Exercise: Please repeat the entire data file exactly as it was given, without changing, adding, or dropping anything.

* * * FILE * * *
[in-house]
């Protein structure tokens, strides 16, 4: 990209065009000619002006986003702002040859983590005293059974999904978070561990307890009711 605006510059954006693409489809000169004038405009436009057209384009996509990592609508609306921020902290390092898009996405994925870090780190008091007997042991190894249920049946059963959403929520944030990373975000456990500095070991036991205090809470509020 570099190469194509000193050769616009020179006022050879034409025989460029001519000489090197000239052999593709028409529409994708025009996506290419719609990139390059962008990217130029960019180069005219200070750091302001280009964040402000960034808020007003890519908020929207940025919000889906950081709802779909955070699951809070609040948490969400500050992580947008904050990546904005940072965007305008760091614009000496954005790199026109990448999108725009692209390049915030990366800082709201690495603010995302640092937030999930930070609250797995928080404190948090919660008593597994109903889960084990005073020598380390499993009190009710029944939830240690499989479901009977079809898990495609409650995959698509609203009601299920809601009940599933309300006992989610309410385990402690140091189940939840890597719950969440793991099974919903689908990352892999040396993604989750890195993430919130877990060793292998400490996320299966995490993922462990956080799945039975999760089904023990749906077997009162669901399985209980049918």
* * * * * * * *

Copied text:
[in-house]
């Protein structure tokens, strides 16, 4: 990209065009000619002006986003702002040859983590005293059974999904978070561990307890009711 605006510059954006693409489809000169004038405009436009057209384009996509990592609508609306921020902290390092898009996405994925870090780190008091007997042991190894249920049946059963959403929520944030990373975000456990500095070991036991205090809470509020 570099190469194509000193050769616009020179006022050879034409025989460029001519000489090197000239052999593709028409529409994708025009996506290419719609990139390059962008990217130029960019180069005219200070750091302001280009964040402000960034808020007003890519908020929207940025919000889906950081709802779909955070699951809070609040948490969400500050992580947008904050990546904005940072965007305008760091614009000496954005790199026109990448999108725009692209390049915030990366800082709201690495603010995302640092937030999930930070609250797995928080404190948090919660008593597994109903889960084990005073020598380390499993009190009710029944939830240690499989479901009977079809898990495609409650995959698509609203009601299920809601009940599933309300006992989610309410385990402690140091189940939840890597719950969440793991099974919903689908990352892999040396993604989750890195993430919130877990060793292998400490996320299966995490993922462990956080799945039975999760089904023990749906077997009162669901399985209980049918």